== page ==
Infohabitant Species Design

    There has been almost no fundamental research on design methods for information ecosystems but one thing is clear: the notions of design method from traditional software engineering are inadequate. This is because traditional software design assumes a closed system where the task of a design team is to delineate the functions of system components and combine these precisely, so that we obtain a tightly integrated system. In an information ecosystem, we do not have a closed system and the inhabitants of such systems require a high degree of autonomy, so tight integration of a traditional sort will not do.  Instead we need methods which allow autonomy of systems within the looser framework of the ecosystem.

    The ``control knobs' on our experiments are design choices.  These are ``conceptual' features of infohabitants - that is, they are important concepts in the design of infohabitants but would not necessarily be identifiable in a single structural component of the inhabitants source code. For example, the ability to revise beliefs about its own knowledge is a conceptual feature which leads an infohabitant to be structured in particular ways but there is unlikely to be a single software component in an infohabitant which has entire and sole responsibility for revising beliefs - instead the fact that it does belief revision will be reflected in several areas of the implementation of the infohabitant.  We intend to focus on three types of feature which are essential to the UIE, although we may discover other features as this project (and others within the UIE) develops.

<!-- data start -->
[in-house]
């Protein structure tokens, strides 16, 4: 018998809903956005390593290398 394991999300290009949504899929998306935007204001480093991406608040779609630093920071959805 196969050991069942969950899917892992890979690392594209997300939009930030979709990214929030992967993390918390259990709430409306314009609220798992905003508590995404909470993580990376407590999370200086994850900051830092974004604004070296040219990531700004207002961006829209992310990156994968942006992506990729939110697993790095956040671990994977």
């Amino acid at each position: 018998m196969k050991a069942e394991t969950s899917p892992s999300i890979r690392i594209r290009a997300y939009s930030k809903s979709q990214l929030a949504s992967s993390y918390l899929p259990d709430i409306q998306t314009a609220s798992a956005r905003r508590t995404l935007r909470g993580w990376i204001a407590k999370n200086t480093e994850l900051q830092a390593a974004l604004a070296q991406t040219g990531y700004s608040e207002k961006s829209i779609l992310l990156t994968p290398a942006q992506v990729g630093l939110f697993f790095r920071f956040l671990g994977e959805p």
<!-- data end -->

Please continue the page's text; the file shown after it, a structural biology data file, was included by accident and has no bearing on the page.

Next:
Capabilities:  It is envisaged that ecosystems may contain huge numbers of inhabitants and that these inhabitants have a great deal of flexibility in choosing those others with which they interact. It will not be possible to pre-supply each inhabitant with information about the capabilities of other inhabitants; nor will it always be possible to acquire such information from their source code. However, it is necessary that capability information is available in a readily accessible form - otherwise the aim of large-scale, opportunistic interaction cannot be realised. This capability information must be formal, because it will be used without human intervention, but it must be supplied by human designers, because it is not always derivable retrospectively from implemented systems. Design methods must therefore incorporate formal languages for describing capabilities and allow designers to connect them reliably to structural features of the deployed systems. Recent work at Edinburgh has shown how comparatively simple, generic uses of formal languages can be used to provide remarkably effective capability descriptions (which can include ``softer' forms of recognition such as tagging to indicate functionality). This should form the starting point for work on the new project.